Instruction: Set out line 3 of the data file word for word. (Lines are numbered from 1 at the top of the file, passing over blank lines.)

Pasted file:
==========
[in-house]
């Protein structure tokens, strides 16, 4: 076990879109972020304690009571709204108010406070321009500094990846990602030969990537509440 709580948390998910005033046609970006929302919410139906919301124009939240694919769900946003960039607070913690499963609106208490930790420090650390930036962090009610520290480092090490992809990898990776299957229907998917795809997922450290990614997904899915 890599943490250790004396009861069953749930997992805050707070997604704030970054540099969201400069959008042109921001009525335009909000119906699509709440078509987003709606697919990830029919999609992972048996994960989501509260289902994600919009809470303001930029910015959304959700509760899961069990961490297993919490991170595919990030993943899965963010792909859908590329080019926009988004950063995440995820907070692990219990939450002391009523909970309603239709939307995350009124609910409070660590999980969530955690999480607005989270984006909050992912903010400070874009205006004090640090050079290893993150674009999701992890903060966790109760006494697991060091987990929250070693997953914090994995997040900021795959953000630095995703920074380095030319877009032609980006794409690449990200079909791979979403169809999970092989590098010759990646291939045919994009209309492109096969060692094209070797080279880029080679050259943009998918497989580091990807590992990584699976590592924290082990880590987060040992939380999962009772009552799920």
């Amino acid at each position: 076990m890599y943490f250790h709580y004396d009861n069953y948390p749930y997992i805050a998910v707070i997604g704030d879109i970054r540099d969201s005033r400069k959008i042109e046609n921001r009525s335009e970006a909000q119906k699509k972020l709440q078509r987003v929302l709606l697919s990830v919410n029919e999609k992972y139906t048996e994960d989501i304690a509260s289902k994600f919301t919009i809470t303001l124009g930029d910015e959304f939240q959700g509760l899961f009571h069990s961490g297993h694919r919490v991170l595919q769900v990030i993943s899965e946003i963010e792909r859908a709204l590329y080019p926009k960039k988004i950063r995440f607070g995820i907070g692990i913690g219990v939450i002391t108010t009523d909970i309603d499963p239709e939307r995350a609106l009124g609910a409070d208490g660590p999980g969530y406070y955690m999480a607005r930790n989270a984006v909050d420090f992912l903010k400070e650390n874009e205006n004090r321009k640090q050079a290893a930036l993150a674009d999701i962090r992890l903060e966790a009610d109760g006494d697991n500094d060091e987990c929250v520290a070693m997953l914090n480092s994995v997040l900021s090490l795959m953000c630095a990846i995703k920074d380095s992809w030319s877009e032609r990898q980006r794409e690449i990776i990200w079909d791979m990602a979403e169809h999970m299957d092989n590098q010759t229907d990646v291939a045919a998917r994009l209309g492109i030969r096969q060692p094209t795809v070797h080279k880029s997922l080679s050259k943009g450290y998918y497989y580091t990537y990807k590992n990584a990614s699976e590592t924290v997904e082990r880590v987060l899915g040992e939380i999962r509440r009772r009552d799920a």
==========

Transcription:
């Amino acid at each position: 076990m890599y943490f250790h709580y004396d009861n069953y948390p749930y997992i805050a998910v707070i997604g704030d879109i970054r540099d969201s005033r400069k959008i042109e046609n921001r009525s335009e970006a909000q119906k699509k972020l709440q078509r987003v929302l709606l697919s990830v919410n029919e999609k992972y139906t048996e994960d989501i304690a509260s289902k994600f919301t919009i809470t303001l124009g930029d910015e959304f939240q959700g509760l899961f009571h069990s961490g297993h694919r919490v991170l595919q769900v990030i993943s899965e946003i963010e792909r859908a709204l590329y080019p926009k960039k988004i950063r995440f607070g995820i907070g692990i913690g219990v939450i002391t108010t009523d909970i309603d499963p239709e939307r995350a609106l009124g609910a409070d208490g660590p999980g969530y406070y955690m999480a607005r930790n989270a984006v909050d420090f992912l903010k400070e650390n874009e205006n004090r321009k640090q050079a290893a930036l993150a674009d999701i962090r992890l903060e966790a009610d109760g006494d697991n500094d060091e987990c929250v520290a070693m997953l914090n480092s994995v997040l900021s090490l795959m953000c630095a990846i995703k920074d380095s992809w030319s877009e032609r990898q980006r794409e690449i990776i990200w079909d791979m990602a979403e169809h999970m299957d092989n590098q010759t229907d990646v291939a045919a998917r994009l209309g492109i030969r096969q060692p094209t795809v070797h080279k880029s997922l080679s050259k943009g450290y998918y497989y580091t990537y990807k590992n990584a990614s699976e590592t924290v997904e082990r880590v987060l899915g040992e939380i999962r509440r009772r009552d799920a």